Mathematics - Geometry

Course Overview

The primary focus of Geometry is on straight lines and objects created from straight lines - triangles and other polygons, prisms, and pyramids. Circles and parabolas are introduced as well. Other key features are linear motion, in both two and three dimensions, and questions of optimization. Vectors and parametric equations are used to represent movement along straight-line paths. Problems sets include applications and other novel problem-solving situations, with continuous spiral review incorporated throughout the year, which guides students to discovery of the major concepts of the course.

Course Content

Unit 1: The Coordinate Plane

Students will explore the concepts of midpoint and other points that are equidistant from two given points, leading them to midpoint formula and perpendicular bisectors of line segments. They will learn the term “lattice points” to describe all points in a given area with integer coordinates, as part of an introduction to the concepts of discrete and continuous solutions. Students will begin their exploration of parametric equations for an object moving along a linear path. The Pythagorean Theorem will be used as a right triangle test.

Unit 2: Problem-solving in the Coordinate Plane, and Congruent Triangles

Students use the properties of linear equations, parallel lines, triangles, and distance to analyze figures plotted on a coordinate plane. This leads to determining congruence of triangles by corresponding parts. Students expand their ability to solve problems with parametric equations as well.

Unit 3: Distance Formula & Two Column Proofs

Students will use the distance formula to find the distance between two points and from a point to a line. They will also solve rate problems, related to the D=rt formula. They will write two column proofs of triangle congruence. Properties of common right triangles such as 30-60-90 are developed.

Unit 4: Unit Vectors and Properties of Isosceles Triangles

This unit introduces unit vectors and proofs about isosceles triangles. Other geometric properties that have been included in the last two units are angle properties of regular polygons (interior, exterior), as well as transversals across parallel lines.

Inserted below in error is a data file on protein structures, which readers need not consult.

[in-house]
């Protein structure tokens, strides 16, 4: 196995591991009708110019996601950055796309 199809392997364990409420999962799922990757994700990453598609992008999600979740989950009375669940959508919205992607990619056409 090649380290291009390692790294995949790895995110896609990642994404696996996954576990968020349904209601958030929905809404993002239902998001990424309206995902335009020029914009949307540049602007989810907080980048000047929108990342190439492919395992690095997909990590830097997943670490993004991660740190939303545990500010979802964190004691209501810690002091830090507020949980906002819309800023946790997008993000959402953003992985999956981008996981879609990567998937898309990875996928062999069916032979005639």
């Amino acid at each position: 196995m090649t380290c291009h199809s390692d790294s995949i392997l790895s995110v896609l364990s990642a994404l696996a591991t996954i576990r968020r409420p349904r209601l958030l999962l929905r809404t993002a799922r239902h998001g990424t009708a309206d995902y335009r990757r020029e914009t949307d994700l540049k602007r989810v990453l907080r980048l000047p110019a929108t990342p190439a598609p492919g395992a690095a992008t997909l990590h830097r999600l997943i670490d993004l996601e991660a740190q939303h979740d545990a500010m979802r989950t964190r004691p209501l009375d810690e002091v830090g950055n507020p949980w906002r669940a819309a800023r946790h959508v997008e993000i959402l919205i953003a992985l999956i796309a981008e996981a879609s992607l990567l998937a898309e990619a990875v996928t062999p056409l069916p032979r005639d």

Unit 5: Finding Lengths of Sides and Angle Measures of triangles.

In this unit, students will employ all previous properties and figures, including altitudes, perimeter, area, and medians, to solve for missing parts of triangles, and by extension- polygons composed of triangles.

Unit 6: Centroids and Angle Bisector Theorem

Using the definition of centroid students will explore patterns in Geometry. Students will solve problems using the properties they have discovered about centroids, as well as properties of angle bisectors. There is a special emphasis in this unit of connecting previous learning with new patterns.

Unit 7: Transformations of Figures

Students apply transformation rules, such as T(x,y) = (2x/3, 2y/3), to various polygons. They learn to test for isometry and recognize dilations of figures. Review problems include area, and finding ratios of areas from ratios of corresponding linear measurements.

Unit 8: Circles and Parabolas

Students use a variety of given information to write equations of circles and parabolas. They also begin to explore the properties of cyclic figures. Calculator skills for graphing and calculating residuals for scatter plots are mastered.

Unit 9: Chords, Arcs, and Central Angles of Circles

Students solve problems involving intersections of circles and lines. Work on producing equations of parabolas and circles continues. Right triangle work includes calculating sine, cosine, and tangent of angles. Students master all properties of similar figures.

Unit 10: Cyclic Figures, Common Chords, and Tangent Lines

In the final unit, students study characteristics of intersecting figures. This includes circumscribed and inscribed circles, as well as overlapping circles and their common chords. Students will also use completing the square to find the centers and radii of circles, given equations in general form.